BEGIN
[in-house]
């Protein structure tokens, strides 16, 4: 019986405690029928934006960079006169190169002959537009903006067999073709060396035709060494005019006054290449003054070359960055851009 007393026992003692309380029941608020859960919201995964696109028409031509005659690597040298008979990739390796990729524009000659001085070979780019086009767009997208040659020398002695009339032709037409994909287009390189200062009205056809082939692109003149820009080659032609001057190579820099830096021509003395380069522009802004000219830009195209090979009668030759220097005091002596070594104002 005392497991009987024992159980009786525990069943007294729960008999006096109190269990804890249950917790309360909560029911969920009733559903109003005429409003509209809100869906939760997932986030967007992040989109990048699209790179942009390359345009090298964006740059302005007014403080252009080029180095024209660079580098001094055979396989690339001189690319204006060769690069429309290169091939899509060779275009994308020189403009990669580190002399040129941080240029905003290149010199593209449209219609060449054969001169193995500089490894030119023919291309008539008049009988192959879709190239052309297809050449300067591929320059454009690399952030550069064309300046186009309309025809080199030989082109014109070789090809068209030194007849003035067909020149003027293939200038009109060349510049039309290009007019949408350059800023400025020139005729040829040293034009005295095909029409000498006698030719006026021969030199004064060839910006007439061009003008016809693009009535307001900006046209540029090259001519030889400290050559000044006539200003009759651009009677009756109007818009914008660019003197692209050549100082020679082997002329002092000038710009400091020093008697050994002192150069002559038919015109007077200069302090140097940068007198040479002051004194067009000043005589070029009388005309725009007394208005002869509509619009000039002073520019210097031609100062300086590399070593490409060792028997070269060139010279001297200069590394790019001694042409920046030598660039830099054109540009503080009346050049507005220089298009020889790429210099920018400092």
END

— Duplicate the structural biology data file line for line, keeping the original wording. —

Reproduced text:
[in-house]
């Protein structure tokens, strides 16, 4: 019986405690029928934006960079006169190169002959537009903006067999073709060396035709060494005019006054290449003054070359960055851009 007393026992003692309380029941608020859960919201995964696109028409031509005659690597040298008979990739390796990729524009000659001085070979780019086009767009997208040659020398002695009339032709037409994909287009390189200062009205056809082939692109003149820009080659032609001057190579820099830096021509003395380069522009802004000219830009195209090979009668030759220097005091002596070594104002 005392497991009987024992159980009786525990069943007294729960008999006096109190269990804890249950917790309360909560029911969920009733559903109003005429409003509209809100869906939760997932986030967007992040989109990048699209790179942009390359345009090298964006740059302005007014403080252009080029180095024209660079580098001094055979396989690339001189690319204006060769690069429309290169091939899509060779275009994308020189403009990669580190002399040129941080240029905003290149010199593209449209219609060449054969001169193995500089490894030119023919291309008539008049009988192959879709190239052309297809050449300067591929320059454009690399952030550069064309300046186009309309025809080199030989082109014109070789090809068209030194007849003035067909020149003027293939200038009109060349510049039309290009007019949408350059800023400025020139005729040829040293034009005295095909029409000498006698030719006026021969030199004064060839910006007439061009003008016809693009009535307001900006046209540029090259001519030889400290050559000044006539200003009759651009009677009756109007818009914008660019003197692209050549100082020679082997002329002092000038710009400091020093008697050994002192150069002559038919015109007077200069302090140097940068007198040479002051004194067009000043005589070029009388005309725009007394208005002869509509619009000039002073520019210097031609100062300086590399070593490409060792028997070269060139010279001297200069590394790019001694042409920046030598660039830099054109540009503080009346050049507005220089298009020889790429210099920018400092």